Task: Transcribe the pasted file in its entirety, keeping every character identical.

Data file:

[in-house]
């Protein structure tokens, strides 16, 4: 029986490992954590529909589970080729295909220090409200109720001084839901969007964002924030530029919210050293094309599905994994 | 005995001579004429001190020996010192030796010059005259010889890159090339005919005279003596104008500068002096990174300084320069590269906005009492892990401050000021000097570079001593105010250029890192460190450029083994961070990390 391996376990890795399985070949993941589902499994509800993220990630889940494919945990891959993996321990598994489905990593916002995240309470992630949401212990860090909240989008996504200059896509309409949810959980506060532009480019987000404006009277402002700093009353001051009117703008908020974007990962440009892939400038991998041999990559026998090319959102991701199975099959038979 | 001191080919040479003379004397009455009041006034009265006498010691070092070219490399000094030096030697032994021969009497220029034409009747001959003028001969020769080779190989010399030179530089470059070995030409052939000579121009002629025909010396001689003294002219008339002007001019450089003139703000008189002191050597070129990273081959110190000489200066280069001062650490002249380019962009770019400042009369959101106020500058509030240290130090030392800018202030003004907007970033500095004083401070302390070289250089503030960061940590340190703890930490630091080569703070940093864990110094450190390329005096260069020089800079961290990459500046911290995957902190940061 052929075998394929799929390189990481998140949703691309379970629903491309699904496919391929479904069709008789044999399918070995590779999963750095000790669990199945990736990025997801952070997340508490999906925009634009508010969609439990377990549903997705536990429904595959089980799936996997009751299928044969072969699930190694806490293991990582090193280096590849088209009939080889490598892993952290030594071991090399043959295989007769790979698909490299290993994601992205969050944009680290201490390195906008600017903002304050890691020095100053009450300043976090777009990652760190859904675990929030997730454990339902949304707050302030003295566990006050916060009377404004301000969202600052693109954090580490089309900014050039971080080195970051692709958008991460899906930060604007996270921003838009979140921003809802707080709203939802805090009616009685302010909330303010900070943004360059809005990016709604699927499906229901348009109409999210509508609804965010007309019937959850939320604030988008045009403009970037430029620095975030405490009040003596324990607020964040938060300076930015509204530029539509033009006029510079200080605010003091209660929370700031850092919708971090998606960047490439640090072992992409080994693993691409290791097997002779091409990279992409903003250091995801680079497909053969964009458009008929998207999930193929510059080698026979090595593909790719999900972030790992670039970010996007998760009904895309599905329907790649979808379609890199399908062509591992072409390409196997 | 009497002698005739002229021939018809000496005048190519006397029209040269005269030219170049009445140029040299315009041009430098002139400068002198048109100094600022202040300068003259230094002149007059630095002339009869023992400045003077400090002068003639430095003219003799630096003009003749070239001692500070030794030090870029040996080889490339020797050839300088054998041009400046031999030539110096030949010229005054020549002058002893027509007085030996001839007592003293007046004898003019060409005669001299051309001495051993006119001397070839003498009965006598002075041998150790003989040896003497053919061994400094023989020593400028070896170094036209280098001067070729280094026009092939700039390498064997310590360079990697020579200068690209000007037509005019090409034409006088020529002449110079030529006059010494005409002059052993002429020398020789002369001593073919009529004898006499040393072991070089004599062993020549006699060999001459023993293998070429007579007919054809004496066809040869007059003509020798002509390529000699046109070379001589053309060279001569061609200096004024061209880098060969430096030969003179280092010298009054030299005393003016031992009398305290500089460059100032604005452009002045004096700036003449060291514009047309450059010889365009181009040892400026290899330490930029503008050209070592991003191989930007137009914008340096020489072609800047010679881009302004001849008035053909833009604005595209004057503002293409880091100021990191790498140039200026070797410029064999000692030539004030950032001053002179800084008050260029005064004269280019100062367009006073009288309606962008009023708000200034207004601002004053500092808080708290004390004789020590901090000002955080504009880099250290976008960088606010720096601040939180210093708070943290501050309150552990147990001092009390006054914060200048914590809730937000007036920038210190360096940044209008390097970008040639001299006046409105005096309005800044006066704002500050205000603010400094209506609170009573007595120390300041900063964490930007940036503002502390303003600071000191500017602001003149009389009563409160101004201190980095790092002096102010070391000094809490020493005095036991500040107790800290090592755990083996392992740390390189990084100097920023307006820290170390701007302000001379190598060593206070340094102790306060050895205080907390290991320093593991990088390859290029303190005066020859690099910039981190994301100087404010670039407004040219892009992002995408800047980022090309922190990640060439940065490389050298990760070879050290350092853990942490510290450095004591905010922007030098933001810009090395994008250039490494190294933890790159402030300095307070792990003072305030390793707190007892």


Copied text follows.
[in-house]
């Protein structure tokens, strides 16, 4: 029986490992954590529909589970080729295909220090409200109720001084839901969007964002924030530029919210050293094309599905994994 | 005995001579004429001190020996010192030796010059005259010889890159090339005919005279003596104008500068002096990174300084320069590269906005009492892990401050000021000097570079001593105010250029890192460190450029083994961070990390 391996376990890795399985070949993941589902499994509800993220990630889940494919945990891959993996321990598994489905990593916002995240309470992630949401212990860090909240989008996504200059896509309409949810959980506060532009480019987000404006009277402002700093009353001051009117703008908020974007990962440009892939400038991998041999990559026998090319959102991701199975099959038979 | 001191080919040479003379004397009455009041006034009265006498010691070092070219490399000094030096030697032994021969009497220029034409009747001959003028001969020769080779190989010399030179530089470059070995030409052939000579121009002629025909010396001689003294002219008339002007001019450089003139703000008189002191050597070129990273081959110190000489200066280069001062650490002249380019962009770019400042009369959101106020500058509030240290130090030392800018202030003004907007970033500095004083401070302390070289250089503030960061940590340190703890930490630091080569703070940093864990110094450190390329005096260069020089800079961290990459500046911290995957902190940061 052929075998394929799929390189990481998140949703691309379970629903491309699904496919391929479904069709008789044999399918070995590779999963750095000790669990199945990736990025997801952070997340508490999906925009634009508010969609439990377990549903997705536990429904595959089980799936996997009751299928044969072969699930190694806490293991990582090193280096590849088209009939080889490598892993952290030594071991090399043959295989007769790979698909490299290993994601992205969050944009680290201490390195906008600017903002304050890691020095100053009450300043976090777009990652760190859904675990929030997730454990339902949304707050302030003295566990006050916060009377404004301000969202600052693109954090580490089309900014050039971080080195970051692709958008991460899906930060604007996270921003838009979140921003809802707080709203939802805090009616009685302010909330303010900070943004360059809005990016709604699927499906229901348009109409999210509508609804965010007309019937959850939320604030988008045009403009970037430029620095975030405490009040003596324990607020964040938060300076930015509204530029539509033009006029510079200080605010003091209660929370700031850092919708971090998606960047490439640090072992992409080994693993691409290791097997002779091409990279992409903003250091995801680079497909053969964009458009008929998207999930193929510059080698026979090595593909790719999900972030790992670039970010996007998760009904895309599905329907790649979808379609890199399908062509591992072409390409196997 | 009497002698005739002229021939018809000496005048190519006397029209040269005269030219170049009445140029040299315009041009430098002139400068002198048109100094600022202040300068003259230094002149007059630095002339009869023992400045003077400090002068003639430095003219003799630096003009003749070239001692500070030794030090870029040996080889490339020797050839300088054998041009400046031999030539110096030949010229005054020549002058002893027509007085030996001839007592003293007046004898003019060409005669001299051309001495051993006119001397070839003498009965006598002075041998150790003989040896003497053919061994400094023989020593400028070896170094036209280098001067070729280094026009092939700039390498064997310590360079990697020579200068690209000007037509005019090409034409006088020529002449110079030529006059010494005409002059052993002429020398020789002369001593073919009529004898006499040393072991070089004599062993020549006699060999001459023993293998070429007579007919054809004496066809040869007059003509020798002509390529000699046109070379001589053309060279001569061609200096004024061209880098060969430096030969003179280092010298009054030299005393003016031992009398305290500089460059100032604005452009002045004096700036003449060291514009047309450059010889365009181009040892400026290899330490930029503008050209070592991003191989930007137009914008340096020489072609800047010679881009302004001849008035053909833009604005595209004057503002293409880091100021990191790498140039200026070797410029064999000692030539004030950032001053002179800084008050260029005064004269280019100062367009006073009288309606962008009023708000200034207004601002004053500092808080708290004390004789020590901090000002955080504009880099250290976008960088606010720096601040939180210093708070943290501050309150552990147990001092009390006054914060200048914590809730937000007036920038210190360096940044209008390097970008040639001299006046409105005096309005800044006066704002500050205000603010400094209506609170009573007595120390300041900063964490930007940036503002502390303003600071000191500017602001003149009389009563409160101004201190980095790092002096102010070391000094809490020493005095036991500040107790800290090592755990083996392992740390390189990084100097920023307006820290170390701007302000001379190598060593206070340094102790306060050895205080907390290991320093593991990088390859290029303190005066020859690099910039981190994301100087404010670039407004040219892009992002995408800047980022090309922190990640060439940065490389050298990760070879050290350092853990942490510290450095004591905010922007030098933001810009090395994008250039490494190294933890790159402030300095307070792990003072305030390793707190007892």